An insulating sphere of radius a carries a total charge $q$ which is uniformly distributed over the volume of the sphere.

I'm trying to find the electric field distribution both inside and outside the sphere using Gauss Law.

We know that on the closed gaussian surface with spherically symmetric charge distribution Gauss Law states: $\frac{q}{ε_0}= \oint \vec{E} \cdot d\vec{A}$

  1. Outside of sphere: Logically, the charge outside of a sphere will be always on the Gaussian surface and it doesn't change, therefore the electric field outside of a sphere: $E=\frac{q}{4πε_0r^{2}}$
  2. Inside of sphere: Because the charge is symmetrically distributed on the surface and if I image a little sphere with radius r inside the sphere with radius r, the little sphere will have less charge on its surface. $E=\frac{q \ r}{4πε_0a^{3}}$

Is this explanation sufficient?

What would be the difference if I have a conducting sphere?


2 Answers 2


Maybe you have a slight misunderstanding of Gauss Law. It states that the integral of the scalar product of the electric field vectors with the normal vectors of the closed surface, integrated all over the surface is equal to the total charge enclosed inside the surface (times some constant). This is true not only for a spherical surface but for any closed surface. In this case a spherical surface is very convenient since because of the symmetry of the electric field, the field vectors will always be parallel to the normal vectors of the surface. Which means that

$$ \oint \vec{E} \cdot d\vec{A}=E*4\pi*r^2 \tag{1}$$

Here, both the left and right side of the equation are a function of the distance from the origin, r and are true for all r. E is the magnitude of the electic field.

Now lets consider the charge enclosed in this surface as a function of r. Inside the charged ball, this function is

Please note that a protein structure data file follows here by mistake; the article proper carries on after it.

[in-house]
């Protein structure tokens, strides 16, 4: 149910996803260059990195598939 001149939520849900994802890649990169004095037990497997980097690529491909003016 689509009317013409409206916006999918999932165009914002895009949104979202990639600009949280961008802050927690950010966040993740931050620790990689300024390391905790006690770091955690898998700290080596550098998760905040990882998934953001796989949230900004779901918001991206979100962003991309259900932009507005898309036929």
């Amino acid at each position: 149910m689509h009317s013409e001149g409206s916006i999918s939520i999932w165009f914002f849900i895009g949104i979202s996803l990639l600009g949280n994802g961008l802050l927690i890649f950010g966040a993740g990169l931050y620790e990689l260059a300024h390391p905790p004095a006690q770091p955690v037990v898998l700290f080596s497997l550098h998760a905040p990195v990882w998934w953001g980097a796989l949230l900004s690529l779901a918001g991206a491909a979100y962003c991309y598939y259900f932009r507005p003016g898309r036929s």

$$ q_{enc}(r)=\frac{4}{3}\pi r^3 \rho \tag{2}$$

where $\rho$ is the charge density per volume. Outside of the ball, no matter at which distance you are, the charge enclosed is always just q(total charge). Combining this with (1) via gaus law as you stated it we get

$$E(r)=\frac{q}{4 \pi \epsilon r^2} \tag{3}$$

outside of the ball, and

$$E(r)=\frac{\rho r}{3 \epsilon }\tag{4}$$

inside it. ($\rho =\frac{q}{(4/3) \pi a^3} $ so your second formula is correct.)

If you use a conducting ball instead, all charges will distribute on the surface of the ball, since they want to be as far apart from each other as they can. Since this means that there is no charge anymore in any closed surface that you imagine inside the ball, this means that the e-field inside is zero everywhere. Outside of the ball, the gauss surface will contain the whole charge again so from outside the formula for the e-field will be (3) again. So you see that from outside, the homogenously charged ball looks exactly like a ball thats only charged on its surface and also exactly like the field of a point charge at the origin with the same total charge.


When using the Gauss formula the q is not the charge distributed on the surface, it is the charge enclosed by your Gaussian sphere. Inside of the sphere the charges are distributed evenly throughout the volume not the surface. This means when considering the inside of the insulator, you need to consider how much volume you have enclosed with your Gaussian sphere and then how much charge is inside that volume using the charge distribution.


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